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6. Polite Society
Polite Society (1923 Park Avenue, 314-325-2553) is less about good food, killer cocktails, attentive service and stylish digs —though those are all there — than it is about the feeling you get when you walk into a place with all the elements in perfect harmony. Restaurateurs Brian Schmitz and Jonathan Schoen recognized the need for a gathering place filled with warmth, hospitality and thoughtfulness, and that translates into an experience that makes you feel like you are an invited guest in their home. Kudos go to chef Thomas Futrell for being able to take eclectic food concepts and make them seem cohesive with near-perfect execution — if you haven't had his best-in-class shrimp and grits you are missing one of the best dishes of 2017. However delicious the food, though, Polite Society's big draw is that you walk out feeling a little better than when you walked in. You may not be able to put your finger on exactly why, but that's not because nothing stood out; it's because everything came together.
7. Balkan Treat Box
It may have taken two decades, but this year, St. Louis finally woke up to what a culinary gem it has in its Bosnian community. Granted, there have been successful Bosnian restaurants before 2017 — the bounty of this year only exists because of the Grbics of the world, who paved the way by introducing the city to Bosnian food. Yet this year, thanks in large part to a new generation of chefs, the light switch flipped on and cevapi is now a household word. Though many bright spots played a part in this phenomenon, the brightest was Balkan Treat Box (@BalkanTreatBox), a humble food truck with a tiny menu that serves up authentic Balkan cuisine with a hip, modern air about it. Owned by Loryn and Edo Nalic, Balkan Treat Box celebrates food from throughout the region, including doner kebabs, cevapi on wood-fired somun bread and a show-stopping Turkish pide filled with a mild Turkish cheese and mozzarella blend. Balkan Treat Box has become so popular, it has a legion of fans, constant lines and regularly sells out of its wares. Clearly, it's the taste we've all been waiting for.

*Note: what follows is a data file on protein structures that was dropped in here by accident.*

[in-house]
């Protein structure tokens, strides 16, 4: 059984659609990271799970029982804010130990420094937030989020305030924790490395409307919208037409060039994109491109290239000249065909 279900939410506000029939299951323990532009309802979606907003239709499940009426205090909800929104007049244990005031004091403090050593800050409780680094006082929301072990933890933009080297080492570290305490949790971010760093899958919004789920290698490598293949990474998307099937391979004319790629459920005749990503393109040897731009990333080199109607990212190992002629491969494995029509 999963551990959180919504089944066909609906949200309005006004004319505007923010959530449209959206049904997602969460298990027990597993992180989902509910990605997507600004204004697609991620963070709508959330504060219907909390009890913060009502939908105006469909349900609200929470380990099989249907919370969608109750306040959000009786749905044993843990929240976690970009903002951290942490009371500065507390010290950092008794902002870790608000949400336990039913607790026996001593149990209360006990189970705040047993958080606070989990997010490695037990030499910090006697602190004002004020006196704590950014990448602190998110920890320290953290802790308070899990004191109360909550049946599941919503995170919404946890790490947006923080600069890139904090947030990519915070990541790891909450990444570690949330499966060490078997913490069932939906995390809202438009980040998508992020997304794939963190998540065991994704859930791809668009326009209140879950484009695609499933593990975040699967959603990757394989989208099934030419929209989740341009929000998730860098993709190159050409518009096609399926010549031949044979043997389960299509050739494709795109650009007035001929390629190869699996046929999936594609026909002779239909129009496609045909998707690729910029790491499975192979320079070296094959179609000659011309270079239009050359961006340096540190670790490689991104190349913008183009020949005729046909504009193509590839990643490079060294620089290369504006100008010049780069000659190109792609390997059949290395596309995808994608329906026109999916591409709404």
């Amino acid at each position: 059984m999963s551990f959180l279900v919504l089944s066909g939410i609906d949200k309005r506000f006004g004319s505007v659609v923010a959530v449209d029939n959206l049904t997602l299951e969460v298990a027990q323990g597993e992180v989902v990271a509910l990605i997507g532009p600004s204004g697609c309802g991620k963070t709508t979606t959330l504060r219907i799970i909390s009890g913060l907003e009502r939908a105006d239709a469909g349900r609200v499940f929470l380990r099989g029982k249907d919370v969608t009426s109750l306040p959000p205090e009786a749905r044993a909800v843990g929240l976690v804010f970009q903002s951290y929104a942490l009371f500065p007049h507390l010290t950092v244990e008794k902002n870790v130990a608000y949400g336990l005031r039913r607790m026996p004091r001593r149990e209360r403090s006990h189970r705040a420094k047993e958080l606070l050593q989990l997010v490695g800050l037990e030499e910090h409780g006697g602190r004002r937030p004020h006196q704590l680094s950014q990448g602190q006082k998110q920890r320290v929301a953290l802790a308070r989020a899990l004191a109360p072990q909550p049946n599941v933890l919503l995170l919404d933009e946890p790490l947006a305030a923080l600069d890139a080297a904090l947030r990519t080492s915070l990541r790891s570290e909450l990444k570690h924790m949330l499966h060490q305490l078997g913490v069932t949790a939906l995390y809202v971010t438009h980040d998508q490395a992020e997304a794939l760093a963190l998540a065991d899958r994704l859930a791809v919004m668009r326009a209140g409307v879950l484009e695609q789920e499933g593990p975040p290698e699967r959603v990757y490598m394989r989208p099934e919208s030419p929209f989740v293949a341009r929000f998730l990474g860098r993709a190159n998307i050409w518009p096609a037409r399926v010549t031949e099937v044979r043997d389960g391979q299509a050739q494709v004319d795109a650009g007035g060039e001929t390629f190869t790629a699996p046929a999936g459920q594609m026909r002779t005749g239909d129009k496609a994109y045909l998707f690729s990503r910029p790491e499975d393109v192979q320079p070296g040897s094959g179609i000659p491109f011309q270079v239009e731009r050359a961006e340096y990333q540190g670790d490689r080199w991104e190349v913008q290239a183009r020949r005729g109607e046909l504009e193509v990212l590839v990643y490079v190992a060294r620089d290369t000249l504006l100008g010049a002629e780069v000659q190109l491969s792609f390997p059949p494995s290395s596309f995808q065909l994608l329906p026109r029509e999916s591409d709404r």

8. Mac's Local Eats
For the patrons of the Dogtown watering hole Tamm Avenue Grill, a simple counter offering burger and fries would have sufficed as the bar's food-service option. And in some ways, that's exactly what they got in Chris "Mac" McKenzie's Mac's Local Eats (1227 Tamm Avenue, 314-479-8155). However, as someone who has made it his life's work to educate consumers on humanely raised, sustainable meat consumption, McKenzie shows with his no-frills sandwich counter what you can do good ol' greasy bar food without sacrificing your ethics. When McKenzie talks about his food, the phrase that he repeatedly uses is "respect for the animal," which he does by transforming a pig into his "Naked Pig," a sandwich of sous vide pork tenderloin the color and texture of rose petals, or a cow into his classic diner-style griddle burger. As McKenzie says, the animals just taste happy. Noshing on them with a side of McKenzie's trademark Red Hot Riplet seasoned "Rip Fries" makes us pretty happy, too.
9. Pizza Head
On its surface, Pizza Head (3196 South Grand Boulevard, 314-266-5400), with its punk rock ethos and its middle finger to anyone who would dare to tell the kitchen what kind of tomatoes to use in its sauce, could not be more different from chef/owner Scott Sandler's freshman effort, Pizzeoli, a temple to Neapolitan pizza perfection. Yet even though Sandler has left behind the rigid confines of Neapolitan style, his passion for making the best pizza possible remains unyielding. This time around, he's tackled the quintessential New York slice in all of its monstrously-sized, greasy glory, hitting the nail so precisely on the head that even the most hard-to-please New Yorker would approve. The classic cheese and (shhh, vegan) pepperoni glistens with that characteristic orange-hued grease that stains the bottom of the paper plate on which it's served. Then there's the white pizza, which dazzles with the simplicity of ricotta, garlic and olive oil. Sandler may have gone from Michelangelo to Banksy, but he proves his art is world-class, no matter what the style.
10. The Stellar Hog
When Alex Cupp took over the beloved south city dive Super's Bungalow, he knew he had a delicate balance to strike. On one hand, he wanted to honor the neighborhood bar's nearly century-old legacy, making sure any polish he added didn't shine up the joint so bright as to make it unrecognizable. On the other, he had big plans for the food service, his sights set on turning the kitchen into a bastion of fine barbecue. Somehow, he found the perfect balance, maintaining Super's character even while smoking up some of the best brisket and ribs in the area under the name the Stellar Hog (5623 Leona Street, 314-481-8448). On any given night, you'll find the bar packed with old-timers throwing back draughts of Busch to a soundtrack of Van Halen, only now what they're washing down with those cold ones is some of the most sublime brisket, ribs and pulled pork in town. Coming from the Pappy's family, where he learned from the aces of St. Louis 'cue, Cupp knows a thing or two about barbecue. That he can showcase his talents inside the legendary Super's is about as good of a homage to the place as you can get.
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